Opinion | Reject manipulative advertising

By Jack Troy, Senior Staff Columnist

In the middle of writing this column, I received an email titled “4 Benefits That Make College Affordable.” This generic title masked the true purpose of the email — advertising the financial benefits of joining the U.S. Army. To summarize one of my favorite memes in a way that’s appropriate for this publication — sorry, but I’m not dying for an oil company.

We’re bombarded with as many as 5,000 advertisements each day, a 900% increase from the 1970s. It’s exhausting to be on the receiving end of this seemingly infinite stream of commercials, sponsorships and promoted posts encouraging us to do anything from drink Coke to enlist in the military. Worst of all, there’s little that consumers can do to take back their power.

The modern world necessitates being plugged into social media, checking your email and reading the news — all minefields of increasingly frequent and personally tailored advertisements. It’s hard to envision a way to reverse the universality of marketing, at least as long as we’d like to continue using Twitter and YouTube for free.

But if nothing else, consumers can always vote with their wallets. We need to learn to reward good advertisements by purchasing that company’s product, but more importantly punish bad advertisements by doing the opposite. In other words, we need to become more critical consumers, able to define “good” and “bad” beyond what makes us feel the most comfortable or related to.

A good advertisement is, above all, about the merit of a product or service. It may use a catchy jingle or a perfectly focus-grouped logo, but its main goal isn’t to subconsciously manipulate you or hide its intentions. Rather, it’s a relatively objective presentation of the value and utility of a good.

In its most basic form this means clearly conveying honest information — something like a picture of the product, its price and perhaps a fact or two about it. It should give consumers the information they need to make an informed purchasing decision. A bad advertisement is, well, probably most of what we see every single day.

The most recent Coke Christmas commercial is an exemplar of this manipulative and insubstantial nonsense. It tells the heartwarming tale of a man’s journey to deliver his daughter’s letter to Santa. After braving a shipwreck, scaling a cliffside and trekking through a frigid arctic landscape the poor guy finally gets to the North Pole just to find out it’s too late — Santa has already left to deliver presents. Upon opening the letter, he finds out that she just wanted Santa to “bring daddy home for Christmas” all along. His daughter’s wish won’t be coming true, or so he thought.

Out of the blue, a Coca Cola truck arrives to deliver the devoted family man to his daughter, fulfilling her Christmas wishes. And with this conclusion, viewers now correlate the product with good times and family values. The product itself was never directly advertised. The man doesn’t describe the delicious taste of Coke or some improvement in the product. Rather, the corporation has bypassed all of that in favor of manipulating the consumer into associating Coke with comforting emotions.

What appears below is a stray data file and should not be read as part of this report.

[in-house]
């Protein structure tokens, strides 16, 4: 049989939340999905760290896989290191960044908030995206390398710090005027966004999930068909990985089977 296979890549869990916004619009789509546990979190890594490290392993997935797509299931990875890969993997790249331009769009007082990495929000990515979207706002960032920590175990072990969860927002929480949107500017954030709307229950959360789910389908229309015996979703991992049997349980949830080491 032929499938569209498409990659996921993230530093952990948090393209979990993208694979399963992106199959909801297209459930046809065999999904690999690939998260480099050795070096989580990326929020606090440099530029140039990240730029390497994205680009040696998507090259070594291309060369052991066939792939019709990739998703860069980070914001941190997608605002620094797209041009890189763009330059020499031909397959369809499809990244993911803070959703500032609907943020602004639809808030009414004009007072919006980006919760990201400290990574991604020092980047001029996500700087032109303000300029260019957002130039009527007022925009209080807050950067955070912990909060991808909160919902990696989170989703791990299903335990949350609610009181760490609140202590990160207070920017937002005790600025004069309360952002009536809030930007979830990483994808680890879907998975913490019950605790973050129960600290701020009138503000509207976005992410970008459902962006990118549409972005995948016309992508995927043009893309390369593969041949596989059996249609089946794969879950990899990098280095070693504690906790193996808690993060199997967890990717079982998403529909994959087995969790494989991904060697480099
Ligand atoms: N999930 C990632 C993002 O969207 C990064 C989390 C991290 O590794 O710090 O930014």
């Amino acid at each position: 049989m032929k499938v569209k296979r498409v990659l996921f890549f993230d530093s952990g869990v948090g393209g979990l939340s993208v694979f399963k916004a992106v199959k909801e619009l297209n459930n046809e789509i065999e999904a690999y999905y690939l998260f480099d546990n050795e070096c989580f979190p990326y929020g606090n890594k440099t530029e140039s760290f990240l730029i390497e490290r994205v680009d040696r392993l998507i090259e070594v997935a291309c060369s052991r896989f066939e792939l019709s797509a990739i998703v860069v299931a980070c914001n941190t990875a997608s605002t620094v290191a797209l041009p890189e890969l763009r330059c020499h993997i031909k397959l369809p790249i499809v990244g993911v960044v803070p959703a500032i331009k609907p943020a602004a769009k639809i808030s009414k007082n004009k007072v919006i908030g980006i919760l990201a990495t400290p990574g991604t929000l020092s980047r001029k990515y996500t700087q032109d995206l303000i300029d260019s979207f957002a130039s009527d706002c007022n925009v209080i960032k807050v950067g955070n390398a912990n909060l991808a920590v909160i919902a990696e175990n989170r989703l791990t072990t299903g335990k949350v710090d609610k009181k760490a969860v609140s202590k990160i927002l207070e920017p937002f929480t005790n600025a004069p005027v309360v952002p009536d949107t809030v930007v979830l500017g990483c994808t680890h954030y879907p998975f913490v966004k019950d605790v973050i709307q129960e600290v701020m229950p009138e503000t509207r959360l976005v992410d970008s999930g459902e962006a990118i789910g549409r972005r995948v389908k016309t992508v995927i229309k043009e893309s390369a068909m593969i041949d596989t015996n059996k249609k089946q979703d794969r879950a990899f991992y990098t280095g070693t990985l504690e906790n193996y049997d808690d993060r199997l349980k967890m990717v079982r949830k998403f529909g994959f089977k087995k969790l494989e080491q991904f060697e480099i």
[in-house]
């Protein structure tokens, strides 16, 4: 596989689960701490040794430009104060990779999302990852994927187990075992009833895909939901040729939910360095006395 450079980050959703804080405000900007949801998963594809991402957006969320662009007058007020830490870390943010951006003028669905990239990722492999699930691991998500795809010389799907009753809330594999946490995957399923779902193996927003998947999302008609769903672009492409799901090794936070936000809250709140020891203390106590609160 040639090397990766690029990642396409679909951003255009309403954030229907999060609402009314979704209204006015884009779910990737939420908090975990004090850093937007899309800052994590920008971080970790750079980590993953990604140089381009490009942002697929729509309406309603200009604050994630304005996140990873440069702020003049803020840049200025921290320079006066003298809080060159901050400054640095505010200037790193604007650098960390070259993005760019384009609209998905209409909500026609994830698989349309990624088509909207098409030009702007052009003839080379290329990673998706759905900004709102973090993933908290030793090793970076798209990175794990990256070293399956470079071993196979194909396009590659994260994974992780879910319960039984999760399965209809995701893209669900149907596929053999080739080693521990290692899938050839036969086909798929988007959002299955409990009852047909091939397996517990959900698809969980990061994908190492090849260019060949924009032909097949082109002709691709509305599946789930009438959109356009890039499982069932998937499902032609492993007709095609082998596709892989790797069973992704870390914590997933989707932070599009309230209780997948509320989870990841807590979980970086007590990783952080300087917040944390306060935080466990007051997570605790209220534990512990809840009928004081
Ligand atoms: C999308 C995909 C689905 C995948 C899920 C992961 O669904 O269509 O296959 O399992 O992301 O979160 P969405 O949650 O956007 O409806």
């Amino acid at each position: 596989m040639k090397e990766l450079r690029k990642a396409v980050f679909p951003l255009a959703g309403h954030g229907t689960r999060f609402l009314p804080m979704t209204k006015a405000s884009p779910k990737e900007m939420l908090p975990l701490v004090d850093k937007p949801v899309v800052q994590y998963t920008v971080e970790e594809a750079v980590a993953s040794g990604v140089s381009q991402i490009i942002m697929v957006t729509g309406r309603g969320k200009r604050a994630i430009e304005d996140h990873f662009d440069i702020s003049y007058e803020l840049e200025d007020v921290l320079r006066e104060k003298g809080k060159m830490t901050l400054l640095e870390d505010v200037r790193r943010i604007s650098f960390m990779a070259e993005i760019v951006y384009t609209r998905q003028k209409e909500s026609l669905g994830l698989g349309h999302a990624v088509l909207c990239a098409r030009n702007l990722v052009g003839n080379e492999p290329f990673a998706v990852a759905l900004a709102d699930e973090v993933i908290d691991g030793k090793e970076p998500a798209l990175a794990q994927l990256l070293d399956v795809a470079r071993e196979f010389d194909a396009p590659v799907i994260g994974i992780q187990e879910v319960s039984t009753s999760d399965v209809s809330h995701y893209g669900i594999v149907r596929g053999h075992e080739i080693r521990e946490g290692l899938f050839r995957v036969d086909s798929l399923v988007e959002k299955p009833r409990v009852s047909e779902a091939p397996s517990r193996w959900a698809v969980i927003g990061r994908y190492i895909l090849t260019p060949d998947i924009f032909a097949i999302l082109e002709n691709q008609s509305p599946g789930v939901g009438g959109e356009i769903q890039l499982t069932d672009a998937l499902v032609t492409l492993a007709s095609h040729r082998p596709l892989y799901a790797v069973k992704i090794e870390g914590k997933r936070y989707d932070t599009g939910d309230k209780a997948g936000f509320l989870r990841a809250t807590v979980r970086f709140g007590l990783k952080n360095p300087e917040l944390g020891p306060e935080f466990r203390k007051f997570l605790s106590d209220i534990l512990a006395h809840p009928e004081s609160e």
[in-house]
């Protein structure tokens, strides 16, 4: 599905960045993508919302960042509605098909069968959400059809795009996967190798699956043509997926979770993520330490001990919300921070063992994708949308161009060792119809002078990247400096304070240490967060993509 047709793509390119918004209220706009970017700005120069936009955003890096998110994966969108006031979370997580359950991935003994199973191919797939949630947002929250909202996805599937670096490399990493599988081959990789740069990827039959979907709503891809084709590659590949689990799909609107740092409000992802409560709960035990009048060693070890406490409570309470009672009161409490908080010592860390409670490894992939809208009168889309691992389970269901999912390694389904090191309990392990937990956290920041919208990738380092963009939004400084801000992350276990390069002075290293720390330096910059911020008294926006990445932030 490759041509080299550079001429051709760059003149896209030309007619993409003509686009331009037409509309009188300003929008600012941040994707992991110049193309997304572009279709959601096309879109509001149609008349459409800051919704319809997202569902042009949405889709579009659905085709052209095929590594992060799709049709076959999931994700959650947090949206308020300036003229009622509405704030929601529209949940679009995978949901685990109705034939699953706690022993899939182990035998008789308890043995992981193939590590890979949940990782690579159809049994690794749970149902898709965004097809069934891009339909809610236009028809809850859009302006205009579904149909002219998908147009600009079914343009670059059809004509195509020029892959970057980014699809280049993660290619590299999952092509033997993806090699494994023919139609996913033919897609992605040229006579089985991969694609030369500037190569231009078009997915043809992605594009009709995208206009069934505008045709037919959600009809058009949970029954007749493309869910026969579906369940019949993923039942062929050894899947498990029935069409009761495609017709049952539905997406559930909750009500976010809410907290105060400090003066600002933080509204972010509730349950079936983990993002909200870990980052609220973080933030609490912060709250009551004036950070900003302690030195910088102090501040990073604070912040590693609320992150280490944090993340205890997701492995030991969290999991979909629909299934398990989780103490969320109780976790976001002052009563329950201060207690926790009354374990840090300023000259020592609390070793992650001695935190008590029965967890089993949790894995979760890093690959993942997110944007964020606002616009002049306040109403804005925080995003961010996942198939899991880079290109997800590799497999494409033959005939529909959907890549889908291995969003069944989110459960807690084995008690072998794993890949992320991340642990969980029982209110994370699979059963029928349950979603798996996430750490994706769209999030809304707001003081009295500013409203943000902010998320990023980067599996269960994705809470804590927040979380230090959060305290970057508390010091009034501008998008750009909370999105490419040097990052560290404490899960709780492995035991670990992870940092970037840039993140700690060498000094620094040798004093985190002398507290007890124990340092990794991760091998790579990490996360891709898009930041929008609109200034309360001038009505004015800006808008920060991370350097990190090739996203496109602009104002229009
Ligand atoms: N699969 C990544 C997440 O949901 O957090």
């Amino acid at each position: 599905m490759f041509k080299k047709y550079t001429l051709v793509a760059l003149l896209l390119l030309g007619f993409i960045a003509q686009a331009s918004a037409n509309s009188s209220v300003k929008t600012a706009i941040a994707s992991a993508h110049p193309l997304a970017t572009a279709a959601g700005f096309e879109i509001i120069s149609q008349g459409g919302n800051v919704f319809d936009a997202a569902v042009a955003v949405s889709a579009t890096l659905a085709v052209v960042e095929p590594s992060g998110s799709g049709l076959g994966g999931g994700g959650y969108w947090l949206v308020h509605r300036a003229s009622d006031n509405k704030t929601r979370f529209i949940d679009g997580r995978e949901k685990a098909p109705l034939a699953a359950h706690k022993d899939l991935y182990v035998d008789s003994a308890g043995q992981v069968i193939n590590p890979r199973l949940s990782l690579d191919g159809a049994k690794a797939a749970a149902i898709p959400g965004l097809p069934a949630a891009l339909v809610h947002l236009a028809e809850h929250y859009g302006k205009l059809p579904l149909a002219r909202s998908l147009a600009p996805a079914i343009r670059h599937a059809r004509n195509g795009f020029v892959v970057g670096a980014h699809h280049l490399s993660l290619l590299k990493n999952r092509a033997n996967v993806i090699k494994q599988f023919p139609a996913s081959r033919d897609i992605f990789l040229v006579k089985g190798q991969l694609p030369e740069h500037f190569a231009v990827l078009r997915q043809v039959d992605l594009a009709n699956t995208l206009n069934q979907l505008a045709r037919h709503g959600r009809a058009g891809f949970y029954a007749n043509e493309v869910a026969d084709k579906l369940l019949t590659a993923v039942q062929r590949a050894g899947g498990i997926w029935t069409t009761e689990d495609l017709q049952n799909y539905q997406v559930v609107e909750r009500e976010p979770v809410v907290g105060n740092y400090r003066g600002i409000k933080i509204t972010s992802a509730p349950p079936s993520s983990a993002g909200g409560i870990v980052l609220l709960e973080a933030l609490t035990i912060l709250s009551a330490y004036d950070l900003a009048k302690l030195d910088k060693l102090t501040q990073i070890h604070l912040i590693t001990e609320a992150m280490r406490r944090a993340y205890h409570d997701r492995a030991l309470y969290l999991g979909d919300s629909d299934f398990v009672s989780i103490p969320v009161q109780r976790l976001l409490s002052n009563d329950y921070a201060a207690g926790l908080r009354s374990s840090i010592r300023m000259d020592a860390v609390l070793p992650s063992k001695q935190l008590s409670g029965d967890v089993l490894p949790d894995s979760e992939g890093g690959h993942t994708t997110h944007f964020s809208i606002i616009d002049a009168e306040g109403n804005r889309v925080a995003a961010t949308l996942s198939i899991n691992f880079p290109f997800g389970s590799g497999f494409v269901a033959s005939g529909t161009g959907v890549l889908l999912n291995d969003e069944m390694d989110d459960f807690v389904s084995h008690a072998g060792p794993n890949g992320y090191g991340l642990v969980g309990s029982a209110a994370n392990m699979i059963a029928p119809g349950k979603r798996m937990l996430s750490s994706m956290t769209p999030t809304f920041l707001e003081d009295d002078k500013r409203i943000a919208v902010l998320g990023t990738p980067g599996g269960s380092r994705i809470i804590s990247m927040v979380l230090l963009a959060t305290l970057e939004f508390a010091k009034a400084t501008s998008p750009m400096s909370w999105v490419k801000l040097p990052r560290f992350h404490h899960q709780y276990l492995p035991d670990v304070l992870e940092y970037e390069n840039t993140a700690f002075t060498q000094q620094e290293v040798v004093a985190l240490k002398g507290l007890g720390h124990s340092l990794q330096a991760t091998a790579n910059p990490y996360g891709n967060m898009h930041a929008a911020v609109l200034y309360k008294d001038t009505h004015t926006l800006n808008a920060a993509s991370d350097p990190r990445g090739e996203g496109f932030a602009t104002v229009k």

This may be an extreme example, but we see ads like this constantly. A less tactful version of this exploitative strategy is seen in the recent flurry of Grubhub commercials, which feature an obnoxiously catchy flute riff and the message that using their service will bind together your dysfunctional family.

An even more nefarious type of manipulative marketing seeks to clean up and humanize a company’s image, usually in response to some sort of criticism over unethical business practices or weak response to the COVID-19 pandemic. If I had a dollar for every time a megacorporation reminded me that “we’re all in this together” or “our workers are heroes,” I’d have been able to Grubhub every meal since last April.

Of course, when companies like Walmart and Amazon fawn over their employees in commercials — referring to them as frontline heroes who are selflessly serving the public during these trying times — it’s rarely backed up by action. Amazon ran an ad in May titled “Thank You Amazon Heroes” that was notably devoid of any concrete action that the company is taking to thank these workers. Amazon now claims to be taking the utmost safety precautions, but employees have repeatedly told a different tale, even after this ad was released. 

The politics of labor exploitation aside, these ads make no effort to promote the merit of some product or service. Rather, they seek to create sympathetic feelings for an inanimate good. Companies like Amazon want consumers to conflate their uplifting messaging with the quality of their service — a strategy that’s been leaned on particularly hard during the pandemic. 

I don’t think that corporations are entitled to our hard earned dollars just because they have a blank check advertising budget and a wealth of data on the consumer psyche. By becoming critical consumers and remembering the “why” behind a purchase, we can regain a bit of autonomy in a world of omnipresent marketing.

Jack Troy writes about politics, SGB and being tired of capitalism. Write to him at [email protected].

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